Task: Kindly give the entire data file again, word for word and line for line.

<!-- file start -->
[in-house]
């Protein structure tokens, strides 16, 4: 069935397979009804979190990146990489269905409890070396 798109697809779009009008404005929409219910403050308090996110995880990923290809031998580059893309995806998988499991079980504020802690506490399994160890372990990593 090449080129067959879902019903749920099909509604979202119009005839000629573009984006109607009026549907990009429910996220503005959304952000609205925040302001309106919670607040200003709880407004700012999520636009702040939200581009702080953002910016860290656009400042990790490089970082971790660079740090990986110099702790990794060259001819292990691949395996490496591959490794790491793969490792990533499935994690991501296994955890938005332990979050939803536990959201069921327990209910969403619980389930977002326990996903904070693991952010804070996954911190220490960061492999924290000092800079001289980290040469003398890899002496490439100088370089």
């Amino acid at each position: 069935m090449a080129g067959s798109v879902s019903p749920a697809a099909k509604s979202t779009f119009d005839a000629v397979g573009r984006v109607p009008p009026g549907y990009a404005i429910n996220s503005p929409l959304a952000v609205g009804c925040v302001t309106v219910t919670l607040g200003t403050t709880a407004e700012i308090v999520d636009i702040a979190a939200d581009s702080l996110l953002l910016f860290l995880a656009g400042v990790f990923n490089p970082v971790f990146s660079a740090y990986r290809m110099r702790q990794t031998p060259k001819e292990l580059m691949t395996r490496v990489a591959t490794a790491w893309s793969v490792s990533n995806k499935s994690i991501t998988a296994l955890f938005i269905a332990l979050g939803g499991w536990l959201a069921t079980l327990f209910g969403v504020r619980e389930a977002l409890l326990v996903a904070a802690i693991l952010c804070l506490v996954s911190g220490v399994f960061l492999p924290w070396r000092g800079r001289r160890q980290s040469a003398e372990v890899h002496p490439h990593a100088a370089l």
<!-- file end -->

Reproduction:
[in-house]
């Protein structure tokens, strides 16, 4: 069935397979009804979190990146990489269905409890070396 798109697809779009009008404005929409219910403050308090996110995880990923290809031998580059893309995806998988499991079980504020802690506490399994160890372990990593 090449080129067959879902019903749920099909509604979202119009005839000629573009984006109607009026549907990009429910996220503005959304952000609205925040302001309106919670607040200003709880407004700012999520636009702040939200581009702080953002910016860290656009400042990790490089970082971790660079740090990986110099702790990794060259001819292990691949395996490496591959490794790491793969490792990533499935994690991501296994955890938005332990979050939803536990959201069921327990209910969403619980389930977002326990996903904070693991952010804070996954911190220490960061492999924290000092800079001289980290040469003398890899002496490439100088370089």
């Amino acid at each position: 069935m090449a080129g067959s798109v879902s019903p749920a697809a099909k509604s979202t779009f119009d005839a000629v397979g573009r984006v109607p009008p009026g549907y990009a404005i429910n996220s503005p929409l959304a952000v609205g009804c925040v302001t309106v219910t919670l607040g200003t403050t709880a407004e700012i308090v999520d636009i702040a979190a939200d581009s702080l996110l953002l910016f860290l995880a656009g400042v990790f990923n490089p970082v971790f990146s660079a740090y990986r290809m110099r702790q990794t031998p060259k001819e292990l580059m691949t395996r490496v990489a591959t490794a790491w893309s793969v490792s990533n995806k499935s994690i991501t998988a296994l955890f938005i269905a332990l979050g939803g499991w536990l959201a069921t079980l327990f209910g969403v504020r619980e389930a977002l409890l326990v996903a904070a802690i693991l952010c804070l506490v996954s911190g220490v399994f960061l492999p924290w070396r000092g800079r001289r160890q980290s040469a003398e372990v890899h002496p490439h990593a100088a370089l």